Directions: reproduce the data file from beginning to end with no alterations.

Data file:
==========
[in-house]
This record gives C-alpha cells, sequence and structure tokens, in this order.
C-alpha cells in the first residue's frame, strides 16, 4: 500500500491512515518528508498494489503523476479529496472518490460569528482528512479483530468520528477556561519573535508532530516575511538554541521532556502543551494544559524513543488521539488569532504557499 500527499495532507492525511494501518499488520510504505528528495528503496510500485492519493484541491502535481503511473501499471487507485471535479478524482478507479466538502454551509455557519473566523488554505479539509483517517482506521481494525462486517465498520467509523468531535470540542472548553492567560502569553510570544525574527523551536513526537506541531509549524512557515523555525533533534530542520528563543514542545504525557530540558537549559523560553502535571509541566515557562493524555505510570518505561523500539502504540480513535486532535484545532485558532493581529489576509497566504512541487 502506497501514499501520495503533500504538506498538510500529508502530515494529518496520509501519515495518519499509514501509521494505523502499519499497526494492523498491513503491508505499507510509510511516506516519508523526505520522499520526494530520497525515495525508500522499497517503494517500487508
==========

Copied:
[in-house]
This record gives C-alpha cells, sequence and structure tokens, in this order.
C-alpha cells in the first residue's frame, strides 16, 4: 500500500491512515518528508498494489503523476479529496472518490460569528482528512479483530468520528477556561519573535508532530516575511538554541521532556502543551494544559524513543488521539488569532504557499 500527499495532507492525511494501518499488520510504505528528495528503496510500485492519493484541491502535481503511473501499471487507485471535479478524482478507479466538502454551509455557519473566523488554505479539509483517517482506521481494525462486517465498520467509523468531535470540542472548553492567560502569553510570544525574527523551536513526537506541531509549524512557515523555525533533534530542520528563543514542545504525557530540558537549559523560553502535571509541566515557562493524555505510570518505561523500539502504540480513535486532535484545532485558532493581529489576509497566504512541487 502506497501514499501520495503533500504538506498538510500529508502530515494529518496520509501519515495518519499509514501509521494505523502499519499497526494492523498491513503491508505499507510509510511516506516519508523526505520522499520526494530520497525515495525508500522499497517503494517500487508